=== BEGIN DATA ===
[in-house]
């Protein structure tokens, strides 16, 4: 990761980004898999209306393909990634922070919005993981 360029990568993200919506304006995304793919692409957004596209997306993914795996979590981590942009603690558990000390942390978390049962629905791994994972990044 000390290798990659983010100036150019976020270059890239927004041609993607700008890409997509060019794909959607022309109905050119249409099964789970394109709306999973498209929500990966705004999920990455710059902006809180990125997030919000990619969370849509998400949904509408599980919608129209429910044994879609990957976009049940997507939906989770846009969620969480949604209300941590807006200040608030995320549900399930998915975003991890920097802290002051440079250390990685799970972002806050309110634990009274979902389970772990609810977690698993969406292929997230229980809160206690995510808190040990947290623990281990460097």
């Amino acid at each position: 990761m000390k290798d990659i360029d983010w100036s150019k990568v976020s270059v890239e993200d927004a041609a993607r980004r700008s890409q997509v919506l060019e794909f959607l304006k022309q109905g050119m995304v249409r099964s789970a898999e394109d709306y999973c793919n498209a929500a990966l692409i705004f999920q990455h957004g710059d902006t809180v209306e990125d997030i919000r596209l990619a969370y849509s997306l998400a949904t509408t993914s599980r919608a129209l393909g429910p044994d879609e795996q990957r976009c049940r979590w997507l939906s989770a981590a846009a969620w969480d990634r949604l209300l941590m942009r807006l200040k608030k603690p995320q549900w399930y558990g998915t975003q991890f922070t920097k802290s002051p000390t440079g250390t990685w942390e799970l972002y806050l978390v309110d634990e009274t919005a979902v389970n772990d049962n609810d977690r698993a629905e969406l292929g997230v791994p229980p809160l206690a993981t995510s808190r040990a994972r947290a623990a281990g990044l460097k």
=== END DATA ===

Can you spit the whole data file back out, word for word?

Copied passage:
[in-house]
């Protein structure tokens, strides 16, 4: 990761980004898999209306393909990634922070919005993981 360029990568993200919506304006995304793919692409957004596209997306993914795996979590981590942009603690558990000390942390978390049962629905791994994972990044 000390290798990659983010100036150019976020270059890239927004041609993607700008890409997509060019794909959607022309109905050119249409099964789970394109709306999973498209929500990966705004999920990455710059902006809180990125997030919000990619969370849509998400949904509408599980919608129209429910044994879609990957976009049940997507939906989770846009969620969480949604209300941590807006200040608030995320549900399930998915975003991890920097802290002051440079250390990685799970972002806050309110634990009274979902389970772990609810977690698993969406292929997230229980809160206690995510808190040990947290623990281990460097």
């Amino acid at each position: 990761m000390k290798d990659i360029d983010w100036s150019k990568v976020s270059v890239e993200d927004a041609a993607r980004r700008s890409q997509v919506l060019e794909f959607l304006k022309q109905g050119m995304v249409r099964s789970a898999e394109d709306y999973c793919n498209a929500a990966l692409i705004f999920q990455h957004g710059d902006t809180v209306e990125d997030i919000r596209l990619a969370y849509s997306l998400a949904t509408t993914s599980r919608a129209l393909g429910p044994d879609e795996q990957r976009c049940r979590w997507l939906s989770a981590a846009a969620w969480d990634r949604l209300l941590m942009r807006l200040k608030k603690p995320q549900w399930y558990g998915t975003q991890f922070t920097k802290s002051p000390t440079g250390t990685w942390e799970l972002y806050l978390v309110d634990e009274t919005a979902v389970n772990d049962n609810d977690r698993a629905e969406l292929g997230v791994p229980p809160l206690a993981t995510s808190r040990a994972r947290a623990a281990g990044l460097k």